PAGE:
Gangster birds running protection racket shed light on co-evolution

Friday, November 19, 2010

LONDON - A new research on Kalahari Desert drongos, which act like gangsters running a protection racket for other birds in order to steal a cut of their food catch, has provided important insights into co-evolution.

The study conducted by a team from the Universities of Bristol, Cambridge and Cape Town, may represent a rare example of two species evolving from a parasitic to a mutualistic relationship.

“Because drongos are parasitic birds who swoop in to steal food from other species, you’d expect them to keep a low profile while waiting. Rather surprisingly, however, drongos perched above foraging babblers advertise their presence by issuing a call called a ‘twank’ every 4 or 5 seconds,” Nature quoted Dr Andrew Radford as saying.

“When we played back these ‘twank’ calls to a babbler group, we found that they spread out over a larger area and lifted their heads less often, indicating that they were less fearful of predators when they thought a drongo was keeping watch. We think that drongos have evolved to alert babblers to their presence because helping the group forage more effectively leads to more frequent opportunities for theft,” he added.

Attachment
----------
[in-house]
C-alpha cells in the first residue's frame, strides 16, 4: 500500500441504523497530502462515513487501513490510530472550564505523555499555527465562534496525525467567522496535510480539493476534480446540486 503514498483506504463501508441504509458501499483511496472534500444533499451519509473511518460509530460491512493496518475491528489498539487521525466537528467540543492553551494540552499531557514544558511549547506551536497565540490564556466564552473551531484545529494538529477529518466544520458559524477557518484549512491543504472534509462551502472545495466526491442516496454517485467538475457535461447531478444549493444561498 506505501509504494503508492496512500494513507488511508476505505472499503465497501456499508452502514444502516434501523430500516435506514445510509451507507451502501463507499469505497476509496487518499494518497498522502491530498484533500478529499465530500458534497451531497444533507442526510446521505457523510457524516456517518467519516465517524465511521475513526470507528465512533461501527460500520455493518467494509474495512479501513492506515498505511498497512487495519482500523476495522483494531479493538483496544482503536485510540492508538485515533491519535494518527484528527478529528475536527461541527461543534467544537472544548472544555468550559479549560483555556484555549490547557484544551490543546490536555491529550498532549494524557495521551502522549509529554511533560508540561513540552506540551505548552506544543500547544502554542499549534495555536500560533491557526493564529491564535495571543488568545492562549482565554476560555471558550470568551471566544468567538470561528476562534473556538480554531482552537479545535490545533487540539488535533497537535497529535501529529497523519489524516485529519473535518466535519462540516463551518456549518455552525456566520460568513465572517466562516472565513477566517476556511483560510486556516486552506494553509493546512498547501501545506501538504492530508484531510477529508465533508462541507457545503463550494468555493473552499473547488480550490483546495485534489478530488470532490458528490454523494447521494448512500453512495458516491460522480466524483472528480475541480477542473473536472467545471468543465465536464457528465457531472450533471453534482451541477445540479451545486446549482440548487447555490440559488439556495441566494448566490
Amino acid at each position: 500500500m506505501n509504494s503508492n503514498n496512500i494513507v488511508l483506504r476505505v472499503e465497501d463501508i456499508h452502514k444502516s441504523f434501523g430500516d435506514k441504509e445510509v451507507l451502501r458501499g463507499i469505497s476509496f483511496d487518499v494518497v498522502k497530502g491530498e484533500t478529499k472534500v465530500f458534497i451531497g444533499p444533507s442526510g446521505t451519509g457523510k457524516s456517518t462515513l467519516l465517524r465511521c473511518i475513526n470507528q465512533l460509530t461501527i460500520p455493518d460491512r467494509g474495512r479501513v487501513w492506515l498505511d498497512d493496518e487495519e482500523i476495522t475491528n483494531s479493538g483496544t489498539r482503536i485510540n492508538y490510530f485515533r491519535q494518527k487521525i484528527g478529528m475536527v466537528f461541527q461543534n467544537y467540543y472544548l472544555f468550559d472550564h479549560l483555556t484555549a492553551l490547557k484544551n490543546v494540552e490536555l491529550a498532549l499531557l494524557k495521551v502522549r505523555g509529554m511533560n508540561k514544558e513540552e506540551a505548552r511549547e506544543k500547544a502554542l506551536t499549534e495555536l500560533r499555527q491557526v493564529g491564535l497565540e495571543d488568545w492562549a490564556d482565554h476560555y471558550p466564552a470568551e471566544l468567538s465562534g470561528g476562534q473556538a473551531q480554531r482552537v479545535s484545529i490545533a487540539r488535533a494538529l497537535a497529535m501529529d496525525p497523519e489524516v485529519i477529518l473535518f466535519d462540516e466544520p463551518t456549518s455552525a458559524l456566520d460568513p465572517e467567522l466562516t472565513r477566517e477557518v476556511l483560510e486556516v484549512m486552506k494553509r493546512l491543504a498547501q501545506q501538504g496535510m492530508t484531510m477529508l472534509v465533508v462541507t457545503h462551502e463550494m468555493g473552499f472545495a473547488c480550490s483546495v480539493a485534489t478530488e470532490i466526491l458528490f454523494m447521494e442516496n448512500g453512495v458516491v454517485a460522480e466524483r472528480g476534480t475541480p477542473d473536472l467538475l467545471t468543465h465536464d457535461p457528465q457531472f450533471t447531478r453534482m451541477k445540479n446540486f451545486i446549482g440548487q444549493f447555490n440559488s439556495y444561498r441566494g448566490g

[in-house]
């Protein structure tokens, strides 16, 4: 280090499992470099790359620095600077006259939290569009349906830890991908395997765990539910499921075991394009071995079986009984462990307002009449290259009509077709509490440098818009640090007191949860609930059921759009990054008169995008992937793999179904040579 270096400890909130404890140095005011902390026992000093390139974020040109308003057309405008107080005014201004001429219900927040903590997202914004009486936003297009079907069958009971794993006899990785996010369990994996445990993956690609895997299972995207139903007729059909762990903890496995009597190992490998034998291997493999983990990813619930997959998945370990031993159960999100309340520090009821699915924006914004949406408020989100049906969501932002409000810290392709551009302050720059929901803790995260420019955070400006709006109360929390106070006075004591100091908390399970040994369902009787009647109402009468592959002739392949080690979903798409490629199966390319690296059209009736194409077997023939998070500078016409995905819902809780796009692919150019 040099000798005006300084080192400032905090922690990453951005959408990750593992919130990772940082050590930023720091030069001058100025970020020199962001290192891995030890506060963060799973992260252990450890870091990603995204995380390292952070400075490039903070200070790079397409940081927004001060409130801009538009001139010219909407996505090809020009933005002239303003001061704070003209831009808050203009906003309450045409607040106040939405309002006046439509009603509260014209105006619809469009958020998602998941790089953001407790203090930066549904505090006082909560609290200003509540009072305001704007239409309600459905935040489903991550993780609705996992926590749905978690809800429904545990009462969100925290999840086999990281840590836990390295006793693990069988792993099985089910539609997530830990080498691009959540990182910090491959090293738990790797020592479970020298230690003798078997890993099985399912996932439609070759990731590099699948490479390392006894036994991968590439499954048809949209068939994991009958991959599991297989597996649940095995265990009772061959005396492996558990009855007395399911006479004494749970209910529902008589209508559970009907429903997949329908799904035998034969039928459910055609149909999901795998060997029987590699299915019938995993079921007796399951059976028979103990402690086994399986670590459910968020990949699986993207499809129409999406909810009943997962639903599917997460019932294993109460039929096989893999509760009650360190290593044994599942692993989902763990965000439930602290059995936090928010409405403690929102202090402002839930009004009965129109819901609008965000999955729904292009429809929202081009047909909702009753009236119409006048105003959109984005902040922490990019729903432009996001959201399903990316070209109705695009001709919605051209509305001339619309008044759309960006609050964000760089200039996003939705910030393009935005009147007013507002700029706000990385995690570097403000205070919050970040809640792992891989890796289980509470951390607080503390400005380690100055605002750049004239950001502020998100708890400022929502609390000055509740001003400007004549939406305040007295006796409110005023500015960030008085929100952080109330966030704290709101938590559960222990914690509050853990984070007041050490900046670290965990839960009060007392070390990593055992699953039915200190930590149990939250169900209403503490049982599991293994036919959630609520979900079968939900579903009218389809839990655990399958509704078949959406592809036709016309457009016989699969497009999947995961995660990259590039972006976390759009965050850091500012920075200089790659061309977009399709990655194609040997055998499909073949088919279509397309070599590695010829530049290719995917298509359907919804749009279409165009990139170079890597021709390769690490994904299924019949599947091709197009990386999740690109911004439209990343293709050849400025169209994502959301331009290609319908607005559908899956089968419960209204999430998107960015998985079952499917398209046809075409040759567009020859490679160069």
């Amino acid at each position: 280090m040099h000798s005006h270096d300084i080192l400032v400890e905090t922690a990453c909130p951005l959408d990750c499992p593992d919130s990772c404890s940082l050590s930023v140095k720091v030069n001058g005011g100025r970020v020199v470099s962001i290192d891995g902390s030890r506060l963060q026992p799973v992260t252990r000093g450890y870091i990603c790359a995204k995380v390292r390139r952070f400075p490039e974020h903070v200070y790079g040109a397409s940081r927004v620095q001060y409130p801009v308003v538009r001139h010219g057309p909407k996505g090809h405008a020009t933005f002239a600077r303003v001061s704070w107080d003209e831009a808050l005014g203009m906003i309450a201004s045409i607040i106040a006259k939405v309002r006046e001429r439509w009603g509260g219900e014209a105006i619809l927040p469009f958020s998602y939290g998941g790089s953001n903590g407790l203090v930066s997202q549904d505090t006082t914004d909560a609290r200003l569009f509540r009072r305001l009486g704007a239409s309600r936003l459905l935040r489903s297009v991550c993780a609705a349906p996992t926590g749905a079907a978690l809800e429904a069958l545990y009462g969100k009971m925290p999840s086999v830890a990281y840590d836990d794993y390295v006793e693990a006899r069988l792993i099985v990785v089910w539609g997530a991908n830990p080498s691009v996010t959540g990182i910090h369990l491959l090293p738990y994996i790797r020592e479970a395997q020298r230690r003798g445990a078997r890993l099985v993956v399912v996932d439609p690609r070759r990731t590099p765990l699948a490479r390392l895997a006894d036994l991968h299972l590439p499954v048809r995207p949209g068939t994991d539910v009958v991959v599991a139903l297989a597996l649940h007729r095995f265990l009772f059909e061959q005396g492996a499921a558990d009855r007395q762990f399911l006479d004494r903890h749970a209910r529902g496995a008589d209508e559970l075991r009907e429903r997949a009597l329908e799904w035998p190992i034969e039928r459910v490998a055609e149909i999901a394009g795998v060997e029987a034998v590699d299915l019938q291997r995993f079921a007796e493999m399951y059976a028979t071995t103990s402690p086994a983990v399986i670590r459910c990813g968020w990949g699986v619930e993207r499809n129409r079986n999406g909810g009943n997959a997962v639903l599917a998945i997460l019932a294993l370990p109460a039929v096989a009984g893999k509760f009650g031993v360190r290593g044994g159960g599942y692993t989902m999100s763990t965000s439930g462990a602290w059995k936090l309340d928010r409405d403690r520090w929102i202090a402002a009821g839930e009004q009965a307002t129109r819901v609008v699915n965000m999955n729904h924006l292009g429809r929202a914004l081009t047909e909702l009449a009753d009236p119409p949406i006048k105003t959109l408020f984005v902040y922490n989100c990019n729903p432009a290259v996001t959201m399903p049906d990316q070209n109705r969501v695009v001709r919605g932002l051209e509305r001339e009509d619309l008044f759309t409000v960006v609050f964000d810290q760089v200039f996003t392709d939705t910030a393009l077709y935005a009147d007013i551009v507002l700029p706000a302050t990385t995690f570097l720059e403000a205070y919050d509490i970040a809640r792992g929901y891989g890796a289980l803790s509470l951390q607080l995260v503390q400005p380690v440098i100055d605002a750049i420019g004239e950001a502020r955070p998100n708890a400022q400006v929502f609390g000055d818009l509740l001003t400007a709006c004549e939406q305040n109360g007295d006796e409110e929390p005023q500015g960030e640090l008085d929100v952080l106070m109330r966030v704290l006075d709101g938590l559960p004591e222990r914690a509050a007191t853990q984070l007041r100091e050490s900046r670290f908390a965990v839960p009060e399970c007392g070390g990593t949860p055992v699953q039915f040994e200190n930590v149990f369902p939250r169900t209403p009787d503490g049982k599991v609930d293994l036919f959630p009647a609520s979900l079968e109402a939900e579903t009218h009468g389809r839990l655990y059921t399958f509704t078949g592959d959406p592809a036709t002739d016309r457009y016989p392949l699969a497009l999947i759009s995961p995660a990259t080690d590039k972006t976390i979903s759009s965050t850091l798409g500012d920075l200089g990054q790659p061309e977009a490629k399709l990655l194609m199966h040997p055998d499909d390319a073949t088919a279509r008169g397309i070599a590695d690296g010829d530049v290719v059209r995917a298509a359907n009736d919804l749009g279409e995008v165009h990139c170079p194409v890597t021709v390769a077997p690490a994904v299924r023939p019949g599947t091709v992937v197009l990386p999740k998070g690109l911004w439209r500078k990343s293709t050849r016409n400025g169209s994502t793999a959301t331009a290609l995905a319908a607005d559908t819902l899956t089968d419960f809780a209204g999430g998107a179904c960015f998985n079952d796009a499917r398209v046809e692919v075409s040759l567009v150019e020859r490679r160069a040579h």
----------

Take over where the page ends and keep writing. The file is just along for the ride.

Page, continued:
Drongos cry wolf about the presence of predators to scare other animals into dropping their catch, which the birds then pounce on.

This research indicates that pied babblers have evolved to tolerate the drongos giving false warnings and stealing some of their hard-earned gains in exchange for the chance to forage in relative safety when a drongo is keeping watch.

Radford added, “But, despite all of the useful services drongos provide, the foraging birds are still more responsive to calls from other babblers. It seems likely that the babblers simply don’t trust the drongo mafia as much as their own flesh and blood.”

The insight the research provides into complex co-evolution between species gives scientists a valuable way of understanding other important relationships, such as those between drugs and bacteria and between pathogens and hosts.

The research is published in Evolution and reported in Nature’s Research Highlights. (ANI)

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